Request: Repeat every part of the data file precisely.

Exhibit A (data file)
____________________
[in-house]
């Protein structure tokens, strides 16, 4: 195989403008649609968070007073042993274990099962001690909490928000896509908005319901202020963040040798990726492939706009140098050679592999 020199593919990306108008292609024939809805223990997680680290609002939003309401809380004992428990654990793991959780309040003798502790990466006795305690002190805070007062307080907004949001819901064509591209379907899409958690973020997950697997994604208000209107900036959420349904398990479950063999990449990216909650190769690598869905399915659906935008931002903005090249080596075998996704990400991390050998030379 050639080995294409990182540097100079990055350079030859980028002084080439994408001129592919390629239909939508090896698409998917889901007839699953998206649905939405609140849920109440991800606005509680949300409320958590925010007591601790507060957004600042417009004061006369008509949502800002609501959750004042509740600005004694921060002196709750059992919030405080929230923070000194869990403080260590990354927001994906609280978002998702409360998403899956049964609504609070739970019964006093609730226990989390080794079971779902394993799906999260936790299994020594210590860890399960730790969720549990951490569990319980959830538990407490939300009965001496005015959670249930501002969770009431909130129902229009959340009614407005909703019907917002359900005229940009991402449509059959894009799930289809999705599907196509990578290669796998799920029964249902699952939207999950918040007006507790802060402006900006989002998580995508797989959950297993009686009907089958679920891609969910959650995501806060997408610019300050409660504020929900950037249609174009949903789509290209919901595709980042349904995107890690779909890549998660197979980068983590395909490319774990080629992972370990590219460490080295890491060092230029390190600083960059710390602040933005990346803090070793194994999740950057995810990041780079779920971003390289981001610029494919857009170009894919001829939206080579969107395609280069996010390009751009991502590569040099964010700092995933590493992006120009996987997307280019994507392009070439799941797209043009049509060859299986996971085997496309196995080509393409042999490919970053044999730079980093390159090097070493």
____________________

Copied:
[in-house]
């Protein structure tokens, strides 16, 4: 195989403008649609968070007073042993274990099962001690909490928000896509908005319901202020963040040798990726492939706009140098050679592999 020199593919990306108008292609024939809805223990997680680290609002939003309401809380004992428990654990793991959780309040003798502790990466006795305690002190805070007062307080907004949001819901064509591209379907899409958690973020997950697997994604208000209107900036959420349904398990479950063999990449990216909650190769690598869905399915659906935008931002903005090249080596075998996704990400991390050998030379 050639080995294409990182540097100079990055350079030859980028002084080439994408001129592919390629239909939508090896698409998917889901007839699953998206649905939405609140849920109440991800606005509680949300409320958590925010007591601790507060957004600042417009004061006369008509949502800002609501959750004042509740600005004694921060002196709750059992919030405080929230923070000194869990403080260590990354927001994906609280978002998702409360998403899956049964609504609070739970019964006093609730226990989390080794079971779902394993799906999260936790299994020594210590860890399960730790969720549990951490569990319980959830538990407490939300009965001496005015959670249930501002969770009431909130129902229009959340009614407005909703019907917002359900005229940009991402449509059959894009799930289809999705599907196509990578290669796998799920029964249902699952939207999950918040007006507790802060402006900006989002998580995508797989959950297993009686009907089958679920891609969910959650995501806060997408610019300050409660504020929900950037249609174009949903789509290209919901595709980042349904995107890690779909890549998660197979980068983590395909490319774990080629992972370990590219460490080295890491060092230029390190600083960059710390602040933005990346803090070793194994999740950057995810990041780079779920971003390289981001610029494919857009170009894919001829939206080579969107395609280069996010390009751009991502590569040099964010700092995933590493992006120009996987997307280019994507392009070439799941797209043009049509060859299986996971085997496309196995080509393409042999490919970053044999730079980093390159090097070493």